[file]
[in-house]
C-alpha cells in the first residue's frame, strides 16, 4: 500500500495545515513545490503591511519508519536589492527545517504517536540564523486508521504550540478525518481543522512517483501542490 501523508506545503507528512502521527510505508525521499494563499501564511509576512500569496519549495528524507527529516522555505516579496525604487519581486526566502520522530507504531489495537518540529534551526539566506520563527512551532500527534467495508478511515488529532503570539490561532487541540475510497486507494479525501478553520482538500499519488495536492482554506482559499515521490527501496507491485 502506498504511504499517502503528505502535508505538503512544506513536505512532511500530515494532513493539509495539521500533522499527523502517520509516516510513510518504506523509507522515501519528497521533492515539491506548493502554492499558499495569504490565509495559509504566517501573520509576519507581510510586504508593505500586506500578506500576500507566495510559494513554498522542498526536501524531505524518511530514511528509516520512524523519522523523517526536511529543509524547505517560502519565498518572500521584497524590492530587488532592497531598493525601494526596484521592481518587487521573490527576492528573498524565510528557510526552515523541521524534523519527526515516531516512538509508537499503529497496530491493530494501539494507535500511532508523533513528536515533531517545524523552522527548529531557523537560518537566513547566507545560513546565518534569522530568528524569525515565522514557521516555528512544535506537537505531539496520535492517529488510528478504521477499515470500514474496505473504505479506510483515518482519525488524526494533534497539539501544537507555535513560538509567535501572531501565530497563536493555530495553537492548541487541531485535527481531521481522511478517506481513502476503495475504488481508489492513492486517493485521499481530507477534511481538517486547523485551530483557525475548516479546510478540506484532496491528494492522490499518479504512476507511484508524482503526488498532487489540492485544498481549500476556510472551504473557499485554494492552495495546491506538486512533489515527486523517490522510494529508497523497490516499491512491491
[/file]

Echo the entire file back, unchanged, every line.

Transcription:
[in-house]
C-alpha cells in the first residue's frame, strides 16, 4: 500500500495545515513545490503591511519508519536589492527545517504517536540564523486508521504550540478525518481543522512517483501542490 501523508506545503507528512502521527510505508525521499494563499501564511509576512500569496519549495528524507527529516522555505516579496525604487519581486526566502520522530507504531489495537518540529534551526539566506520563527512551532500527534467495508478511515488529532503570539490561532487541540475510497486507494479525501478553520482538500499519488495536492482554506482559499515521490527501496507491485 502506498504511504499517502503528505502535508505538503512544506513536505512532511500530515494532513493539509495539521500533522499527523502517520509516516510513510518504506523509507522515501519528497521533492515539491506548493502554492499558499495569504490565509495559509504566517501573520509576519507581510510586504508593505500586506500578506500576500507566495510559494513554498522542498526536501524531505524518511530514511528509516520512524523519522523523517526536511529543509524547505517560502519565498518572500521584497524590492530587488532592497531598493525601494526596484521592481518587487521573490527576492528573498524565510528557510526552515523541521524534523519527526515516531516512538509508537499503529497496530491493530494501539494507535500511532508523533513528536515533531517545524523552522527548529531557523537560518537566513547566507545560513546565518534569522530568528524569525515565522514557521516555528512544535506537537505531539496520535492517529488510528478504521477499515470500514474496505473504505479506510483515518482519525488524526494533534497539539501544537507555535513560538509567535501572531501565530497563536493555530495553537492548541487541531485535527481531521481522511478517506481513502476503495475504488481508489492513492486517493485521499481530507477534511481538517486547523485551530483557525475548516479546510478540506484532496491528494492522490499518479504512476507511484508524482503526488498532487489540492485544498481549500476556510472551504473557499485554494492552495495546491506538486512533489515527486523517490522510494529508497523497490516499491512491491